Driving through Baghdad at rush hour was, well, a rush. It was crowded and our convoy security team really drove aggressively, as they should. These guys are real professionals - I know most of them from training at Riley and I was very impressed. I won’t go through all their tactics, but let’s just say I was on my toes the whole ride, and when I got back to Taji I was all smiles. It was the most fun I've had since I've been here!

Tuesday, June 19, 2007

early frustrations

It's been a while since I last posted, as I have been struggling with what I want to write about when I do post again. The last few weeks have been more frustrating then not, but there are some good days mixed in.

Much of the frustration I have been feeling stems from my job here. To begin with, I'm not even 100% sure what the full scope of my job is. Officially they call me the OPS O, or operations officer, for the Iraqi National Supply Depot. This part of my job involves coordinating the receiving and shipment of just about all the supplies for the Iraqi Army. Correction: I am the Ops O advisor. Actually, there are two officers in this job, both Iraqi majors. One is awesome to work with - humble, smart, willing to learn and also willing to teach. We have a very good relationship. The other Major, however, is a little more difficult. He is a good enough guy, but my perception is that he wants to fight everything and he wants to me to agree with him about it. For example, when we receive a shipment of supplies, its common practice to go inspect a few things and make sure that we aren't getting crap. Everytime I go out with this major, though, he says "no good". "What do you mean 'no good'", I ask. "No good! Crappy Material - made in China!" Everytime! I cant convince this guy that some stuff IS good! I understand wanting to receive good supplies, but I cant quite pass along the concept of getting what you pay for. If we buy $15 desks, they aren't going to be solid oak construction! I often find myself wondering if he wants to reject it so they don't have to offload it in the hot part of the day. Cynical of me, but I still wonder. Granted, it's been around 115 degrees consistently, but we all have a job to do. Which is why the 1st Major and I get along so well - when something is truly shoddy, like sneakers with soles falling off of them, we reject it. If there is work to be done and 75 vehicles to be offloaded, we work through lunch or late into the night and get it done. I suppose its like any where - you have your good people and your bad people.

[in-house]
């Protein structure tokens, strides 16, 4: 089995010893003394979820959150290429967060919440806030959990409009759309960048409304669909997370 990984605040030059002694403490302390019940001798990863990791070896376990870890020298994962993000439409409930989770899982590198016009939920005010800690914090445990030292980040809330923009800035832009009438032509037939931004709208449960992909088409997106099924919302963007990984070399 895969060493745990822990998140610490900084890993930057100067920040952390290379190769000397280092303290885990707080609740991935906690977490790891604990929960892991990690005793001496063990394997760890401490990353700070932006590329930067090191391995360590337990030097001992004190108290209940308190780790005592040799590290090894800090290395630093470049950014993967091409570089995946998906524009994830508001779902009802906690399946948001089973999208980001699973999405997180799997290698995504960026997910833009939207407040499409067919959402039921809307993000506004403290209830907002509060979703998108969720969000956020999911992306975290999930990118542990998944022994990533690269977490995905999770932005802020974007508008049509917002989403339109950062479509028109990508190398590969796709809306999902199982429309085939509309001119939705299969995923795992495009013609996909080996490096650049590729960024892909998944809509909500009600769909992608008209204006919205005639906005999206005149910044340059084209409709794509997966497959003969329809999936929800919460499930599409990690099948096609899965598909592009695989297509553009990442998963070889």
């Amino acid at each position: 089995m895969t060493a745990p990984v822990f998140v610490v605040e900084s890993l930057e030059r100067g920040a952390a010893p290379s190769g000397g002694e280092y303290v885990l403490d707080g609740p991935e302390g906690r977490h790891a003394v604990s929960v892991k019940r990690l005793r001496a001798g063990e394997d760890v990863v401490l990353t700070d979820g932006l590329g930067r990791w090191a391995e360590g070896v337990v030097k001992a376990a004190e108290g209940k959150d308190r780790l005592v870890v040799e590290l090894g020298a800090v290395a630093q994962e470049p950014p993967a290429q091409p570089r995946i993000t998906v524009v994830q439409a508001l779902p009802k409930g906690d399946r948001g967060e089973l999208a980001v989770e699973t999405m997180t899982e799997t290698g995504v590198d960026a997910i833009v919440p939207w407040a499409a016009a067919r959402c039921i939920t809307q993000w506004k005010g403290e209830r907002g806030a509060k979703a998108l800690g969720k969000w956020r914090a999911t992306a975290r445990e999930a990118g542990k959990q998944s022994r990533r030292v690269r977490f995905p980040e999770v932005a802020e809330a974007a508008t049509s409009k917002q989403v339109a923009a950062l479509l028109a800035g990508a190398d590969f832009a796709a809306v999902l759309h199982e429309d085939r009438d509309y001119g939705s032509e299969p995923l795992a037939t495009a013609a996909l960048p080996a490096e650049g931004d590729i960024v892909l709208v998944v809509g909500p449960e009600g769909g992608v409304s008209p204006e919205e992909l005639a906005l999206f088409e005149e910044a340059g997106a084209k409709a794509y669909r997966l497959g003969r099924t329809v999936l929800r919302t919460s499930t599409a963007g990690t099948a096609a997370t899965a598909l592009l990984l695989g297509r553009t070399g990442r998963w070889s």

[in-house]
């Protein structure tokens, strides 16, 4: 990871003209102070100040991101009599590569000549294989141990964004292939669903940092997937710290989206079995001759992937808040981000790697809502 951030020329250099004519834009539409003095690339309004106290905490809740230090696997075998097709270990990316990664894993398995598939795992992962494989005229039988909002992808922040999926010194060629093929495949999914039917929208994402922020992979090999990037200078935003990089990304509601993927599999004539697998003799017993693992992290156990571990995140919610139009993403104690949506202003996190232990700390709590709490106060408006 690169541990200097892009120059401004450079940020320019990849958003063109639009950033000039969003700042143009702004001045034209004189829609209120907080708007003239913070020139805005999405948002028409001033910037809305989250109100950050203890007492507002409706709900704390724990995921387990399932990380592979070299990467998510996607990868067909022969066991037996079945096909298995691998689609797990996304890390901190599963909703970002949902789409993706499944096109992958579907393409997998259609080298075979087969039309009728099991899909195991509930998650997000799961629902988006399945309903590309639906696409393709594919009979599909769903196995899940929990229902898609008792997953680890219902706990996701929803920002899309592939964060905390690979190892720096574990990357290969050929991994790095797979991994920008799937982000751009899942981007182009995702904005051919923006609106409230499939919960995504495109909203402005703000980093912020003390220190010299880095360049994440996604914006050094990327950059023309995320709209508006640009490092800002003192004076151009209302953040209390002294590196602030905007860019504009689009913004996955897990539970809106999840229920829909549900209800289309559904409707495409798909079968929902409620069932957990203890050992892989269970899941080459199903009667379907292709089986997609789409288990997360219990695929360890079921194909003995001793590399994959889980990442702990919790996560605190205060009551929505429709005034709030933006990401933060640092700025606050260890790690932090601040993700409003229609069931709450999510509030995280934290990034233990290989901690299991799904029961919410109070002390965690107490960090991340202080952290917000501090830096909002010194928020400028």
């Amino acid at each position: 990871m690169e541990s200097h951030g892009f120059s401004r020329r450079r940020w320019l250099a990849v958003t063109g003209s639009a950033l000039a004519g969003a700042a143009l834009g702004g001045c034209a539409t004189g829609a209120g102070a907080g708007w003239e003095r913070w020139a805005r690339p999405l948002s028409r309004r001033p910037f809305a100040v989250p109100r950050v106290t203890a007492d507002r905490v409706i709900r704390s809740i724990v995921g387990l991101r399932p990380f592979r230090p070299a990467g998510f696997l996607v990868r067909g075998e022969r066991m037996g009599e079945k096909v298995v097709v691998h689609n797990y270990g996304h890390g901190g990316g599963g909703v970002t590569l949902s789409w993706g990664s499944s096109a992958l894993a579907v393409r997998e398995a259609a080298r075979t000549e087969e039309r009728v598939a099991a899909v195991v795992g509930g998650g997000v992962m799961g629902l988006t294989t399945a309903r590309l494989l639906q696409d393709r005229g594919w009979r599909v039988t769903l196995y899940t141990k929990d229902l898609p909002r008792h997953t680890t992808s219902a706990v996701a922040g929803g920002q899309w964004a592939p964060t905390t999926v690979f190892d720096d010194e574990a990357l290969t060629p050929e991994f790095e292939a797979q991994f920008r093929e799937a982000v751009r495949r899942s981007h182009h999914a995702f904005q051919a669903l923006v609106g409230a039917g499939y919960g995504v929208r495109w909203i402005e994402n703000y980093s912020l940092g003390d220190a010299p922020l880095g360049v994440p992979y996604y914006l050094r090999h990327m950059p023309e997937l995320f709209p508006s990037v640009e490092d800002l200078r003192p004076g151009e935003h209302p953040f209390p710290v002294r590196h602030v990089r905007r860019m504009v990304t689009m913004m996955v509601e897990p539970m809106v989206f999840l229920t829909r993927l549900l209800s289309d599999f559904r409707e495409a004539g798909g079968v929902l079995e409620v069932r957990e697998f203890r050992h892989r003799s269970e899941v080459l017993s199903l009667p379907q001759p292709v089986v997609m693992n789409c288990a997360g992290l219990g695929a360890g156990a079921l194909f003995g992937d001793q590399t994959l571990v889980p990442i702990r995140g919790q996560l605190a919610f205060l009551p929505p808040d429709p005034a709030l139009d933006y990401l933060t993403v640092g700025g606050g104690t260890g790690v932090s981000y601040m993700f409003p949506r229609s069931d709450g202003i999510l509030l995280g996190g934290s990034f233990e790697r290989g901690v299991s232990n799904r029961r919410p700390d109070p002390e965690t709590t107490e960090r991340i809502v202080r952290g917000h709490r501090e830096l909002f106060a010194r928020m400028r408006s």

On a positive note, we have had a couple fun nights with the Iraqi officers. One Friday night they invited about 6 of us to dinner and told us they killed a sheep fresh for us. It was funny to watch everyone's face try to pretend to be excited when inside their thinking - a sheep!? We got to their area around dark and they had a big fire pit going nice and hot, while another person was cutting the sheep meat into little cubes for kabobs. They skewered the meat and cooked it over the fire until it was pretty charred, and then served it with flat pita like bread, vegetables, olives, and some hummus. It was actually a very good meal - I ate alot! Almost as surprising was that my stomach did not feel any worse for the wear afterwards. The conversation was also pretty interesting. Some of the Iraqi officers speak decent English so they acted as interpreters for the rest of those who don't speak any English. I continue to sharpen my Arabic, and I was pretty happy when they commented on how impressed they are with my progress. We talked about everything from Soccer to politics and it's really interesting to get their point of view. For example, the officers we were talking to are fully aware that outside influences are causing havoc trying to ignite sectarian violence, as in the mosque bombings in Samarra. It's interesting to me, at least, because it offers at least a faint glimmer that people in Iraq understand. I know that the opinions are coming from officers in their army, so they are a little more educated and have access to info that others don't, so they are able to comprehend the situation better too.

I still have more to write but I am going to close out this blog because we are due for a power outage here soon. I still have to write about my trip to the IZ in Baghdad and the other 7 jobs I am doing! (ok, its only like 3 other things, but they keep me busy!)

Friday, June 15, 2007

quick note

Sorry I haven't updated lately, been pretty busy, but I did upload some new pictures so check them out! I will post again soon because I have alot to write about, including a trip to Baghdad and our sheep barbecue!